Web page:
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Why I Write About College Basketball

In an attempt to maintain sanity within the realm of college basketball, I thought it would be a fun venture to write about one of my passions!  A quick back story as to why this even came to fruition:

Most would probably say that it makes sense I enjoy following college basketball, due to the glaring fact that I was born in Indiana.  I find it goofy being born in a certain area allows for generalizations to be made.  I own it though and have fully jumped into the lore that is college basketball.

Having said that, I was taken to numerous Butler men’s basketball games growing up in the mid-1990’s.  I was fortunate to have been born in an area rich in basketball fanaticism and history.  During my childhood, I found a fascination with taking on the role of the underdog.  That role is something that the Butler Bulldogs are quite used to.  I watched them accept and own that role of underdog as they began a quiet and calculated, yet exciting move into becoming a household name in the month of March.

My grandfather is the reason I love Butler basketball.  He had been a season ticket holder for a while before he invited me to go to a game with him.  As we spent time together at these games, I felt a shared connection with him that I have since felt with the rest of my family and close friends.  I was privileged to watch Butler have success from the late 1990’s to present day — mostly sitting next to my grandfather.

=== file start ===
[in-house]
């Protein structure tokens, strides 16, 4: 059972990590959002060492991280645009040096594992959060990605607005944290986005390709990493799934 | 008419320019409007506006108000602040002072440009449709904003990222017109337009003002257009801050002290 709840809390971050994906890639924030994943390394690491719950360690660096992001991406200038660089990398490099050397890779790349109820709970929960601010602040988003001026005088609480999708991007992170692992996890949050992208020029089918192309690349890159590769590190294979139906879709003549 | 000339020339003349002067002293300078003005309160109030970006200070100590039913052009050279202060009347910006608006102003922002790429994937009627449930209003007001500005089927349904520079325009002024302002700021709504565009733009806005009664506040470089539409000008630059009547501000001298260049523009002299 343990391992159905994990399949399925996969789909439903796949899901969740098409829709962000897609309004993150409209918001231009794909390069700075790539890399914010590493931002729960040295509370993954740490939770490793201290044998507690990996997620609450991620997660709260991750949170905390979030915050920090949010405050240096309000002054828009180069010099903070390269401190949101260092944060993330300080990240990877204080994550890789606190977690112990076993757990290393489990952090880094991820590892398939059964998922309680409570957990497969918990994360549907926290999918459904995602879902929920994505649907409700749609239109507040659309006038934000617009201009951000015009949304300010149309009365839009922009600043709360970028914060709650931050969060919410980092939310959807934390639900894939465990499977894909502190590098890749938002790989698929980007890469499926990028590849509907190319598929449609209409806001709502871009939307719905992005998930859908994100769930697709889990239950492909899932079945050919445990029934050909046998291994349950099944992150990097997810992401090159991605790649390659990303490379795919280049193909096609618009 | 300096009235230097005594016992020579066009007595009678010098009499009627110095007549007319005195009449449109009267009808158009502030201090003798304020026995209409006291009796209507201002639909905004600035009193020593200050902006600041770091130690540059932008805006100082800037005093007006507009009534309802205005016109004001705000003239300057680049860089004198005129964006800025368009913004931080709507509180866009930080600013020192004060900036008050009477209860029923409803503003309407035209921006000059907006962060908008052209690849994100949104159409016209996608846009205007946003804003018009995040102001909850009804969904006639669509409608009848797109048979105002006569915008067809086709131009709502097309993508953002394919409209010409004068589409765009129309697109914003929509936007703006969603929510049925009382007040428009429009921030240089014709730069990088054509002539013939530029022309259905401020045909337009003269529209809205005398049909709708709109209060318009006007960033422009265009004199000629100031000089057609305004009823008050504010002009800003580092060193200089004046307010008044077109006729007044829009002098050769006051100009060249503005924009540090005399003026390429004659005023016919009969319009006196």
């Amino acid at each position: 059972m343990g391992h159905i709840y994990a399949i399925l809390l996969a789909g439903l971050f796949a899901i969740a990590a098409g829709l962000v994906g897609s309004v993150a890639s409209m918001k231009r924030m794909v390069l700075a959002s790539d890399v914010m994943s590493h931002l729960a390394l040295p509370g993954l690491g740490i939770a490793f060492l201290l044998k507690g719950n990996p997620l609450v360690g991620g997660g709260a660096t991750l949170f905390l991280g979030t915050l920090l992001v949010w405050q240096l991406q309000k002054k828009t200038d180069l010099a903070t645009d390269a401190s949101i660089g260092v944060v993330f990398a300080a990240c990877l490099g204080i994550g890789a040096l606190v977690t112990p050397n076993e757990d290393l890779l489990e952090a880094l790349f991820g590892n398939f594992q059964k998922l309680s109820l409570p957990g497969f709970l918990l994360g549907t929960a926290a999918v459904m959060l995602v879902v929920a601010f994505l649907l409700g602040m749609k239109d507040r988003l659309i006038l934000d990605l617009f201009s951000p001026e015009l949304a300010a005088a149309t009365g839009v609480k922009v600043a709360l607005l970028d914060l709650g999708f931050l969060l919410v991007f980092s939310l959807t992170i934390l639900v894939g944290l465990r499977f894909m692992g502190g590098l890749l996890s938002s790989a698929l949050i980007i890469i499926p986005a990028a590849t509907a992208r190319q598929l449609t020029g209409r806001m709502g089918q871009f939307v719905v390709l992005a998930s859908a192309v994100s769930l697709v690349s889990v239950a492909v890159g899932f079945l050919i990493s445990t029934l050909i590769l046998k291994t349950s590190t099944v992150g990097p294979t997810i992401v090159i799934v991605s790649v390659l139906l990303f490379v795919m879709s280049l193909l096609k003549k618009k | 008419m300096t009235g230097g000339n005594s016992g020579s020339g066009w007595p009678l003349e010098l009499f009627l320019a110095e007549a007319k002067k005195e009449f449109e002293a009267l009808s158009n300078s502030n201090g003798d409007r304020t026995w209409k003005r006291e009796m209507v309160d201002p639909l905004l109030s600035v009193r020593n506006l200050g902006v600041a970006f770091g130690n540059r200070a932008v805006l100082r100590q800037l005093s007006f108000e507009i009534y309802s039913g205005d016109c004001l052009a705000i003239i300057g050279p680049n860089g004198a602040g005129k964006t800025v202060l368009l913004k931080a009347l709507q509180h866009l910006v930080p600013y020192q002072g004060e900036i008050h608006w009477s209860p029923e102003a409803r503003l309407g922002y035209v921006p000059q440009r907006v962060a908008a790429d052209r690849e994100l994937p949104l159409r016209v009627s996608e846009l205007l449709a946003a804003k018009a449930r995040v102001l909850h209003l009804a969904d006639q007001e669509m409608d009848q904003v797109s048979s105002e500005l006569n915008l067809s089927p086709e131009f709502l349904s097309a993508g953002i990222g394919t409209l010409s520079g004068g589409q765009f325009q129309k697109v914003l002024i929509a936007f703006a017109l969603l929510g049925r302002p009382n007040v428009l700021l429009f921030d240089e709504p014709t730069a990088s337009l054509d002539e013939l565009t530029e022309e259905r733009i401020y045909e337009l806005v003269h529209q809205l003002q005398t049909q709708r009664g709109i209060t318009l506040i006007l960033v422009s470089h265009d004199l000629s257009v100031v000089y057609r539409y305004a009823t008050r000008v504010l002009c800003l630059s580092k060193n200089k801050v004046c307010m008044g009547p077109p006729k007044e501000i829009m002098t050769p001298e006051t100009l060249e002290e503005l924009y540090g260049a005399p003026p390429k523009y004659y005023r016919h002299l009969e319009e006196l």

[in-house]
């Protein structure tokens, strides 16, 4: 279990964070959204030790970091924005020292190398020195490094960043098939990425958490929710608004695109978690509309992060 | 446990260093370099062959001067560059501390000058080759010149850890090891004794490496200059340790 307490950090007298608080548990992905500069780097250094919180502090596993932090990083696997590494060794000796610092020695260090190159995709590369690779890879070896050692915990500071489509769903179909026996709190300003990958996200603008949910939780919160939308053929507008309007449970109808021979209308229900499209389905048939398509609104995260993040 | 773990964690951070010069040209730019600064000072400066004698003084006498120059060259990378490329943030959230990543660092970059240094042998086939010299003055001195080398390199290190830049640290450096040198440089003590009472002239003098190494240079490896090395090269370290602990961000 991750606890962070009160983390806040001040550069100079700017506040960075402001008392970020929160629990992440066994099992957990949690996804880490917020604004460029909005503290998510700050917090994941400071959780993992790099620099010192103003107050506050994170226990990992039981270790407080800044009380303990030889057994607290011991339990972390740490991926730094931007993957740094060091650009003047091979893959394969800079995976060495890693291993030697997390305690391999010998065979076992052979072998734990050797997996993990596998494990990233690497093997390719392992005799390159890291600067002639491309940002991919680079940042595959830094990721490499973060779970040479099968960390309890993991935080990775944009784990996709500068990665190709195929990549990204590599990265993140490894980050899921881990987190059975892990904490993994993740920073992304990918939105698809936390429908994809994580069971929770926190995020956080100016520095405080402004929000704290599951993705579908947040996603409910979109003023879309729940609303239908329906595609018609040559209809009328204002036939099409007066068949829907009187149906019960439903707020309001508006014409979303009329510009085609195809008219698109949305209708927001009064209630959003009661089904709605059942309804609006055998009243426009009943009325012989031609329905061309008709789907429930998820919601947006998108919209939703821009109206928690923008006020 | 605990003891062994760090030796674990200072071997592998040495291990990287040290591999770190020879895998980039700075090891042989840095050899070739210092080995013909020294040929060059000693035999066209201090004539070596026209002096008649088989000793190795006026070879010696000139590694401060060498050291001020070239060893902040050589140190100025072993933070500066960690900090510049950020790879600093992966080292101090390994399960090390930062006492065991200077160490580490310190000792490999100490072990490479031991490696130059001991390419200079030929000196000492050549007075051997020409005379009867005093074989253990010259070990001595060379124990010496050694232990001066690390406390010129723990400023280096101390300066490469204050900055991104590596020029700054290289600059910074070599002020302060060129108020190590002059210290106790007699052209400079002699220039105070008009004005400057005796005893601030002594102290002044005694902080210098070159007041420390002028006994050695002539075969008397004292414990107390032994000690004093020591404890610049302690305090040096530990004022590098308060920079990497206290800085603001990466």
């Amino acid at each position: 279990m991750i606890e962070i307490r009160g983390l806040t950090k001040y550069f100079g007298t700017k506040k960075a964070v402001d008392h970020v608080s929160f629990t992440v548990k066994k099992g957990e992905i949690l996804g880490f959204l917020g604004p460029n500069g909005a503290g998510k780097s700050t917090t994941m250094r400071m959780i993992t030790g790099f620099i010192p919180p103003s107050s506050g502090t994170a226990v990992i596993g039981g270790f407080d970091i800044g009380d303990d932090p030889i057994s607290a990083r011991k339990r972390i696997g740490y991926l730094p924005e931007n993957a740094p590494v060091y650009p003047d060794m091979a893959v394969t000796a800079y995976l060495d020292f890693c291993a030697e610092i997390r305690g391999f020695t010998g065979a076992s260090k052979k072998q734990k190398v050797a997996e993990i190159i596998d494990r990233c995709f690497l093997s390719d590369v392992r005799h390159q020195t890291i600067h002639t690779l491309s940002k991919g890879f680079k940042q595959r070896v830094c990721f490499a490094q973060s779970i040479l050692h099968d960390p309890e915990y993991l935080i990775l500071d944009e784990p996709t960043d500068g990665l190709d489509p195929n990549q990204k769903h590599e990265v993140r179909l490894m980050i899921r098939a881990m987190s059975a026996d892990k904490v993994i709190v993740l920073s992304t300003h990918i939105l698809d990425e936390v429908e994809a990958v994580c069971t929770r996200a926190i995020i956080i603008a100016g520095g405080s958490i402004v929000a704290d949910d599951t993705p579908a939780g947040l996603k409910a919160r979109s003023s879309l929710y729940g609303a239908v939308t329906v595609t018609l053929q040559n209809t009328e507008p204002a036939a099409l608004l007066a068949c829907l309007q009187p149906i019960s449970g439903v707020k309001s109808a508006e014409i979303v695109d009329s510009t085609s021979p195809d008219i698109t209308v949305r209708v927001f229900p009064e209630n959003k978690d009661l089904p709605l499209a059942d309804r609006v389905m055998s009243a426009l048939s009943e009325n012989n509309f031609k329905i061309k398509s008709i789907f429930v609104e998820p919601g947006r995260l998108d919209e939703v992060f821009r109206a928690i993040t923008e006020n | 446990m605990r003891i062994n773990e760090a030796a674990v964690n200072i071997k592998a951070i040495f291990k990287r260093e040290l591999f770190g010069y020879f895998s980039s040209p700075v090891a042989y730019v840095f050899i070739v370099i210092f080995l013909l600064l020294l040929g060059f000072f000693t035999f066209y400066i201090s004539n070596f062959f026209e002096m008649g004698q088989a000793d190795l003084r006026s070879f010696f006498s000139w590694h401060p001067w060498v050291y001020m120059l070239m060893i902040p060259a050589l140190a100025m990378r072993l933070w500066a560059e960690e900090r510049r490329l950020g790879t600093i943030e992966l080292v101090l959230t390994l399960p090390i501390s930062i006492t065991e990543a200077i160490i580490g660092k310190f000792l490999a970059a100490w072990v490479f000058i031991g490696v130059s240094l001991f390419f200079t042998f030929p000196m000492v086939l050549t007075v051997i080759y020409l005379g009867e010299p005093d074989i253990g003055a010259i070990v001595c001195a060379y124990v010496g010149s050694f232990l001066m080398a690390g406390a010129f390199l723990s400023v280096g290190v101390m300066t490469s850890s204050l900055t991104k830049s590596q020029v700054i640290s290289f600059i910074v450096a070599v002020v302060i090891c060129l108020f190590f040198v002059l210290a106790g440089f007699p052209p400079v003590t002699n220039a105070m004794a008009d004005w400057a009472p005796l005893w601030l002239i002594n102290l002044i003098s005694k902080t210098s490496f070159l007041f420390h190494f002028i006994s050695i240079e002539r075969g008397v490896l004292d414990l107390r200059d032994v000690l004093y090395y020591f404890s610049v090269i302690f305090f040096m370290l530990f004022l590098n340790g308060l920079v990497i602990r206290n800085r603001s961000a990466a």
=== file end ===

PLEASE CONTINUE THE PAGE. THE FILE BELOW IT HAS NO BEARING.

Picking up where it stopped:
There isn’t one exact moment I can point to and say, “That is when I began to love college basketball.”  It was a love that developed over time.  It was through the shared experience with my grandfather, family, friends, and relative strangers even!  It was the smell of popcorn and the sound of live instruments from band playing during timeouts.  The setting was an influence.  There is nothing quite like watching a Butler game on an early Saturday afternoon with natural sunlight beaming through its large, cathedral-esque windows.

College basketball is what I look forward to most as the temperature drops and days grow shorter.  So, that’s why I chose to write about college basketball. By no means am I the expert on the sport.  It is something I enjoy watching and discussing.  I love the detailed statistical analysis.  Put numbers in front of me and I could look over them for hours.  I love the conversation and playful banter that comes with watching the sport. In recent years, I enjoy the parity in the sport.  It’s an exciting feeling to watch teams that weren’t given a chance at the beginning of a game walk off the court celebrating victory.

It was something I was born into — introduced by my parents and facilitated by my grandpa–I have come to love the game of college basketball and I want to share that passion.

So, you can expect updates every few weeks about the college basketball landscape.  To be honest, that most likely means recognizable names of colleges.  However, as the tournament in March draws near, I plan to look into teams that have a legitimate chance to receive a bid to the tournament.  Naturally, there will be Butler specific posts as I have an allegiance to their program.  The key for these updates is how much time I have on my hands to type up posts.  Until the next post!

Max